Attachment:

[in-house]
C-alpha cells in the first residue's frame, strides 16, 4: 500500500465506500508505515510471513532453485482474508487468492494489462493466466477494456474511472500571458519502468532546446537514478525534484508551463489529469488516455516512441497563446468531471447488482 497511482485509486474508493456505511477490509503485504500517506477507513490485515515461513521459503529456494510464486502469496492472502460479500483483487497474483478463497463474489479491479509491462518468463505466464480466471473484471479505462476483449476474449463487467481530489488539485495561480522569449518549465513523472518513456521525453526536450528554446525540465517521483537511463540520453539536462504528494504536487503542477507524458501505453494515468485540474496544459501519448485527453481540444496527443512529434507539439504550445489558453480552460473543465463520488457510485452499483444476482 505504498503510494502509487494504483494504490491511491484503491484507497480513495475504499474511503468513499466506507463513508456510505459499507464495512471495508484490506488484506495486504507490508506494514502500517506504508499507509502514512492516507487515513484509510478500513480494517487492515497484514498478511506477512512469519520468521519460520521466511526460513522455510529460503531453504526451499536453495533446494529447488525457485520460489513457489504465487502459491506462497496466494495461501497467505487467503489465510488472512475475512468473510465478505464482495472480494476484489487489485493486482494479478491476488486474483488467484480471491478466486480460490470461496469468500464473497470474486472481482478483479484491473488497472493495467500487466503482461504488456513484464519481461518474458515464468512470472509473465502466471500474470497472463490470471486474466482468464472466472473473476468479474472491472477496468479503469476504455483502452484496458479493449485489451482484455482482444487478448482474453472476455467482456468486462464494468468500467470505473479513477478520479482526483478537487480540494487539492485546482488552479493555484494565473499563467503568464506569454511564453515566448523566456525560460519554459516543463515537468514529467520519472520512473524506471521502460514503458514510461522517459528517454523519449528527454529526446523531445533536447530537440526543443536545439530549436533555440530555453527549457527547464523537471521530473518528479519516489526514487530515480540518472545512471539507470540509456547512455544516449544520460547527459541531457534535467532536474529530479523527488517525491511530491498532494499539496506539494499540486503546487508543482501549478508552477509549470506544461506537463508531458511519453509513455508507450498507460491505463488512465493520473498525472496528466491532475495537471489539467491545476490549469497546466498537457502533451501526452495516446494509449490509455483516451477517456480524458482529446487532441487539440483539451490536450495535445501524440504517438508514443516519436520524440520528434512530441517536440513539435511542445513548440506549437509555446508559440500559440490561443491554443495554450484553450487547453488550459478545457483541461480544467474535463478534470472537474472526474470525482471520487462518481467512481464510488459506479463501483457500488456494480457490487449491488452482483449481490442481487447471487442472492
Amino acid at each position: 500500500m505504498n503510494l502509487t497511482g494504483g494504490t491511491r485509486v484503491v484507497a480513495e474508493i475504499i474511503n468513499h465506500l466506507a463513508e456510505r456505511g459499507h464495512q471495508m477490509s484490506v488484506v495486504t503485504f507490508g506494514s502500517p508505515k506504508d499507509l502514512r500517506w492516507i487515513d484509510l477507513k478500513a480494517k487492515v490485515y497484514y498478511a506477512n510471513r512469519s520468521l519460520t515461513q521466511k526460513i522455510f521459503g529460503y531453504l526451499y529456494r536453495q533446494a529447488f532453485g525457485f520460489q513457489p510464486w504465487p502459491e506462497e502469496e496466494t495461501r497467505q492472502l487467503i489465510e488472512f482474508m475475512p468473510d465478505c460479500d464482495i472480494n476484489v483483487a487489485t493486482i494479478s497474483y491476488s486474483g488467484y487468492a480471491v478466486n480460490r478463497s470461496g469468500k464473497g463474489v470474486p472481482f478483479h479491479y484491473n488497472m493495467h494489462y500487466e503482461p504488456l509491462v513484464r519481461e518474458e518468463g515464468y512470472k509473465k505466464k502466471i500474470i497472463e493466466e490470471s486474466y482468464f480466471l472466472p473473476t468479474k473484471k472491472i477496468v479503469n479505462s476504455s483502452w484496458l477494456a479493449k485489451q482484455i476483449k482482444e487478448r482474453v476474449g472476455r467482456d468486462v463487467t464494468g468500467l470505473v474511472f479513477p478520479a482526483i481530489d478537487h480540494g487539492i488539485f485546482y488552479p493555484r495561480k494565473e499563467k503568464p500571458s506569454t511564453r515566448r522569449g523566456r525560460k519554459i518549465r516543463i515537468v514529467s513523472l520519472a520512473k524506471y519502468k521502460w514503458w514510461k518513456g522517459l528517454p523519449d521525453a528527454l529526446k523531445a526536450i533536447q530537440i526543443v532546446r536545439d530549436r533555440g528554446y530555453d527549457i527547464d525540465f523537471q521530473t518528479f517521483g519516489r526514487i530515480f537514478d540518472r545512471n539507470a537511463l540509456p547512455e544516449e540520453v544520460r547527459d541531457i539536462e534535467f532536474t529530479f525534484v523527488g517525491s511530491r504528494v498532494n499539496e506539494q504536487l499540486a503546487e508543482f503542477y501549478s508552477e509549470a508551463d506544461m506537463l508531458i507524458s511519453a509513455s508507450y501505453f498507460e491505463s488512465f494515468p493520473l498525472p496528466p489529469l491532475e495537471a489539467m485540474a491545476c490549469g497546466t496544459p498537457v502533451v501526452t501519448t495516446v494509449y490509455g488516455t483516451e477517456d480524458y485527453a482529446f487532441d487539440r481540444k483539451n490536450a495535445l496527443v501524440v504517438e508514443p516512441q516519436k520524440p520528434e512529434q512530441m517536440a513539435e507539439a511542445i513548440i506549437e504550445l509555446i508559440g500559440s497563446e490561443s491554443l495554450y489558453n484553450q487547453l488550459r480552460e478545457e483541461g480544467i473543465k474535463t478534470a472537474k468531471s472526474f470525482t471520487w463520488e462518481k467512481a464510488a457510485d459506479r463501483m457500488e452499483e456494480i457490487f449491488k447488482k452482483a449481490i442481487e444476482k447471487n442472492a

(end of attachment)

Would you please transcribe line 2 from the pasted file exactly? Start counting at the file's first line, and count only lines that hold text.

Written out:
C-alpha cells in the first residue's frame, strides 16, 4: 500500500465506500508505515510471513532453485482474508487468492494489462493466466477494456474511472500571458519502468532546446537514478525534484508551463489529469488516455516512441497563446468531471447488482 497511482485509486474508493456505511477490509503485504500517506477507513490485515515461513521459503529456494510464486502469496492472502460479500483483487497474483478463497463474489479491479509491462518468463505466464480466471473484471479505462476483449476474449463487467481530489488539485495561480522569449518549465513523472518513456521525453526536450528554446525540465517521483537511463540520453539536462504528494504536487503542477507524458501505453494515468485540474496544459501519448485527453481540444496527443512529434507539439504550445489558453480552460473543465463520488457510485452499483444476482 505504498503510494502509487494504483494504490491511491484503491484507497480513495475504499474511503468513499466506507463513508456510505459499507464495512471495508484490506488484506495486504507490508506494514502500517506504508499507509502514512492516507487515513484509510478500513480494517487492515497484514498478511506477512512469519520468521519460520521466511526460513522455510529460503531453504526451499536453495533446494529447488525457485520460489513457489504465487502459491506462497496466494495461501497467505487467503489465510488472512475475512468473510465478505464482495472480494476484489487489485493486482494479478491476488486474483488467484480471491478466486480460490470461496469468500464473497470474486472481482478483479484491473488497472493495467500487466503482461504488456513484464519481461518474458515464468512470472509473465502466471500474470497472463490470471486474466482468464472466472473473476468479474472491472477496468479503469476504455483502452484496458479493449485489451482484455482482444487478448482474453472476455467482456468486462464494468468500467470505473479513477478520479482526483478537487480540494487539492485546482488552479493555484494565473499563467503568464506569454511564453515566448523566456525560460519554459516543463515537468514529467520519472520512473524506471521502460514503458514510461522517459528517454523519449528527454529526446523531445533536447530537440526543443536545439530549436533555440530555453527549457527547464523537471521530473518528479519516489526514487530515480540518472545512471539507470540509456547512455544516449544520460547527459541531457534535467532536474529530479523527488517525491511530491498532494499539496506539494499540486503546487508543482501549478508552477509549470506544461506537463508531458511519453509513455508507450498507460491505463488512465493520473498525472496528466491532475495537471489539467491545476490549469497546466498537457502533451501526452495516446494509449490509455483516451477517456480524458482529446487532441487539440483539451490536450495535445501524440504517438508514443516519436520524440520528434512530441517536440513539435511542445513548440506549437509555446508559440500559440490561443491554443495554450484553450487547453488550459478545457483541461480544467474535463478534470472537474472526474470525482471520487462518481467512481464510488459506479463501483457500488456494480457490487449491488452482483449481490442481487447471487442472492